That the Green Lanterns aren't fans of Batman makes sense. The main criterion of being worthy of a Green Lantern ring is fearlessness, and Batman — like the Green Lanterns' old foes the Sinestro Corps — uses fear as a weapon. 

What's confusing about the rivalry is Batman's side of things. Batman is the self-appointed guardian of an entire city. He's a champion of justice, law, order, and domestic surveillance. When Batman first learned that an intergalactic police force existed, with individual members given jurisdiction over specific slices of the cosmos, it should've been a religious experience for him, proving to him that the universe wasn't as chaotic as he feared. He should've been so happy that he would've needed a cigarette afterward. Maybe he couldn't get past never getting his own invitation. He had to build his own stuff. No super rings and no big meetings with other guys in similar costumes. Just the occasional holiday dinners where he gave out new batarangs to whoever Robin was that year. 

They kind of had a "thing"

The Thing/Man-Thing rivalry only lasted one issue, but it's worth mentioning because the reason for the conflict was remarkably dumb.

Marvel Two-in-One #1 opens with Ben Grimm reading a newspaper article about Man-Thing. The story enrages him solely because the swamp monster has "stolen" the Thing's name, so he takes a bus to the Florida Everglades to confront the beast. He finds Man-Thing, but he also finds the vengeful son of Molecule Man. In typical comic book team-up fashion Thing and Man-Thing team up, then they fight each other, then they team up again.

So, in the end Thing and Man-Thing don't really fight all that much. But just consider that in the first page of Marvel Two-in-One, the Thing is somewhere in the American Southwest. Imagine a bus trip from some place like Arizona or New Mexico to Florida — and you're Ben Grimm, so you're made of rock, you're almost completely naked, and it's the '70s, so you're still a smoker. And you're on what must be at least a three- or four-day bus trip to beat up a swamp monster on the other side of the country whose name isn't even really quite the same as yours.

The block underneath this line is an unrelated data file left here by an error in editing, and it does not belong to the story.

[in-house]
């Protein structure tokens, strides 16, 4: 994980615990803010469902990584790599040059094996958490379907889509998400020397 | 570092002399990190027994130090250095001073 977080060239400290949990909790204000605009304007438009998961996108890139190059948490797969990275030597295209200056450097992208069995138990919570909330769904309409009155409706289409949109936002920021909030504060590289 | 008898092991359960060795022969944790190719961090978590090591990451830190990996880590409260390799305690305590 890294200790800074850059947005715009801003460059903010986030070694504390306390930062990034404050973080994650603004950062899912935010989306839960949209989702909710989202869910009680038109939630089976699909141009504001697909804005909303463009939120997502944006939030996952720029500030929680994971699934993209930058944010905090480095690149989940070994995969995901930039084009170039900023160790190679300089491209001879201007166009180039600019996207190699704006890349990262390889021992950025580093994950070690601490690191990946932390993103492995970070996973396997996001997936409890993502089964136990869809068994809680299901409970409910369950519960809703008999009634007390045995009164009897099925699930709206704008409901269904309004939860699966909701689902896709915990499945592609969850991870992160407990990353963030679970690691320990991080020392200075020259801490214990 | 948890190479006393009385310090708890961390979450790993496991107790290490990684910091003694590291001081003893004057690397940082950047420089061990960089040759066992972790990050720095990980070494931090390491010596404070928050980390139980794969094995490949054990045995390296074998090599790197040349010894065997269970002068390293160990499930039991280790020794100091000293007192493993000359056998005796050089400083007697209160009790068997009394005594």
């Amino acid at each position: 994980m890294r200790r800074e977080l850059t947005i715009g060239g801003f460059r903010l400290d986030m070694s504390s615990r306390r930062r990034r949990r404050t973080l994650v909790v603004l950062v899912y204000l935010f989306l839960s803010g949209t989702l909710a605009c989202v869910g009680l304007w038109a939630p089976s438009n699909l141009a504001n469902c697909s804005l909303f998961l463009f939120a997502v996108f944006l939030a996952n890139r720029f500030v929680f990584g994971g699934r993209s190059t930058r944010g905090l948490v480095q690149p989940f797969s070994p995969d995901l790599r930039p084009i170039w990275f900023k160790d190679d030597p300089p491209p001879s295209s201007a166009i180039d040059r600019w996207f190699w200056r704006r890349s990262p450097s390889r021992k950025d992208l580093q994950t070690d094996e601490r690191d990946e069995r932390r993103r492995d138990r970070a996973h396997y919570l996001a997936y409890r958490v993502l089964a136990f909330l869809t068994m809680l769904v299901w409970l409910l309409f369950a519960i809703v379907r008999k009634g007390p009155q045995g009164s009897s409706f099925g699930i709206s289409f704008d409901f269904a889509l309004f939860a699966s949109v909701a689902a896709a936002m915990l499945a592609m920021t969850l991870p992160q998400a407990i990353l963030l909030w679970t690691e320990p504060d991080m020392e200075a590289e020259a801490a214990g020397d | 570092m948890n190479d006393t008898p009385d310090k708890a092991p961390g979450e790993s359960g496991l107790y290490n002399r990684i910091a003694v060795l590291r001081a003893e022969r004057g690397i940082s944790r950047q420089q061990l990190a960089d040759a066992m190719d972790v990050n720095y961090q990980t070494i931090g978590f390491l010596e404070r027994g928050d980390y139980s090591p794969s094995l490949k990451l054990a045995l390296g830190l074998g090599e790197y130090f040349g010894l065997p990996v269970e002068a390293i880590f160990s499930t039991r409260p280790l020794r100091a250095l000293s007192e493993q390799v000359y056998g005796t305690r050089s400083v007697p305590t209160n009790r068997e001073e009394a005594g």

You know, if that's how low Ben Grimm's criteria is for violence, maybe Doctor Doom really is the good guy in that whole thing between him and the FF? 

Stay classy, Clark

The decades-old rivalry between Superman and Captain Marvel (a.k.a. Shazam) goes far beyond the panels. In 1940 DC Comics (then called National Comics) sued Fawcett Publications, claiming Fawcett's hero Captain Marvel was a Superman knockoff. DC won the suit in 1951, and Fawcett's superhero comics folded. Captain Marvel would eventually become a part of DC's superhero universe, and he and Superman continued to pound on each other on a regular basis including in Mark Waid and Alex Ross' classic breakout miniseries Kingdom Come.

It doesn't take a hardcore comic book fan to figure out why this rivalry makes no sense. You don't even need to have ever read a single comic — you just need to have seen the Shazam! trailer

What's wrong — what's honestly, disturbing — about this rivalry is that Captain Marvel is a child. Literally. He's not an adult. He is a boy, and when Superman is fighting him, Superman is fighting a boy. DC may have won the lawsuit, but in the panels, this is really just a lose-lose situation for Superman. Think about it. When these two fight, if Superman wins? Then Superman just beat up a kid. If Superman loses? Then Superman just got beat up by a kid. Superman should do everything to avoid a fight with Captain Marvel. Let him stay up past nine or tell him the Star Wars prequels are just as good as the others, whatever.  

Would you jump off a bridge if they told you to?